1) "Mjölk" and "filmjölk" are NOT the same thing, even though they are packaged in very similar looking Tetrapacks. Pouring "fil" into your coffee is a very nasty surprise.
2) It doesn't work to translate "care package" directly from English into Swedish. A care package is a box of goodies your family sends you when go to summer camps as a kid, or later on, to college. But Swedes look at you very strangely when you proclaim exuberantly, "Min mor skickade mig ett vårdpacket!!"
3) Be very careful with long and short vowels. "Att knöla" means something entirely different than what it might if pronounced with a long vowel. (The best translation I can come up with it "to crumple up.") I am never allowed to say that I'm going to "knöla" anything. I use the other word only deliberately, just so there are no misunderstandings about what I want to do and where I want to do it.
4) "Kö" and "kön" are actually two different words, even though "kö" becomes "kön" when you mean to say "the queue." The former is pronounced with a hard k, and the latter is pronounced with a soft k. Imagine my surprise, my second week in Stockholm, when my Swedish friends burst out laughing when I came back from the bathroom slightly disgruntled "Det finns en länge kön i toaletten."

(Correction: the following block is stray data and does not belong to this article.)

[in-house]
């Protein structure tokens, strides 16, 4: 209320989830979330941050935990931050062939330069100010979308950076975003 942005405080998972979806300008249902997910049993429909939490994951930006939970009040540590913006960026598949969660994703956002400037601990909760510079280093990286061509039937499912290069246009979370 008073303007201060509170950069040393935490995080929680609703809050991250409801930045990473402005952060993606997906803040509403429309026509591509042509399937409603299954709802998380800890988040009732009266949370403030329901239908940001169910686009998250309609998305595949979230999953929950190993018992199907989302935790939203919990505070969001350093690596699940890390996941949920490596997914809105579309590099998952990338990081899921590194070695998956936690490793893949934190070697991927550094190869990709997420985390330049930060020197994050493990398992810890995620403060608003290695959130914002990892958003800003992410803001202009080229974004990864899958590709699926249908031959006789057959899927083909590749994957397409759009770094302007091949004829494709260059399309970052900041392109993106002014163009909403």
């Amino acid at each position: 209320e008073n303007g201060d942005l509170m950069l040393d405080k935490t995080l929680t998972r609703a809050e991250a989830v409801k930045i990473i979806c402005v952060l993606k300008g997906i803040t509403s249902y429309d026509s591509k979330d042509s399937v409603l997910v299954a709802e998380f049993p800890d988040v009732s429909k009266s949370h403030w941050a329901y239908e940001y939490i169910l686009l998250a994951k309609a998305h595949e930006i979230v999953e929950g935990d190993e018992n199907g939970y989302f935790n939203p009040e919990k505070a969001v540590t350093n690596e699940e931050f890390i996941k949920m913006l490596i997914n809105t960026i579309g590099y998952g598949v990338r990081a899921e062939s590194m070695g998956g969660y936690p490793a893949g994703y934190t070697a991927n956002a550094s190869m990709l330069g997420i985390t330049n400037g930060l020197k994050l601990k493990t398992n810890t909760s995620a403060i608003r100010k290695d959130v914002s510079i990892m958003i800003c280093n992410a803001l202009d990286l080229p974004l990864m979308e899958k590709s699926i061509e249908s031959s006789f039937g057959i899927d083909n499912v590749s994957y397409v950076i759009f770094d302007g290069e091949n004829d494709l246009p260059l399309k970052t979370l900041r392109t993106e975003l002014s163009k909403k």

I should also add that I will forever be amused by Swedish words such as utfart (exit) and slut (end, or final). I shall always, always get a smile on my face when I read online profiles whose male authors describe themselves as "en glad prick." I KNOW this means something along the lines of "a nice guy," but I can't help but think that he is referring to himself as a real dickhead. Self-awareness, fellows, is a good thing.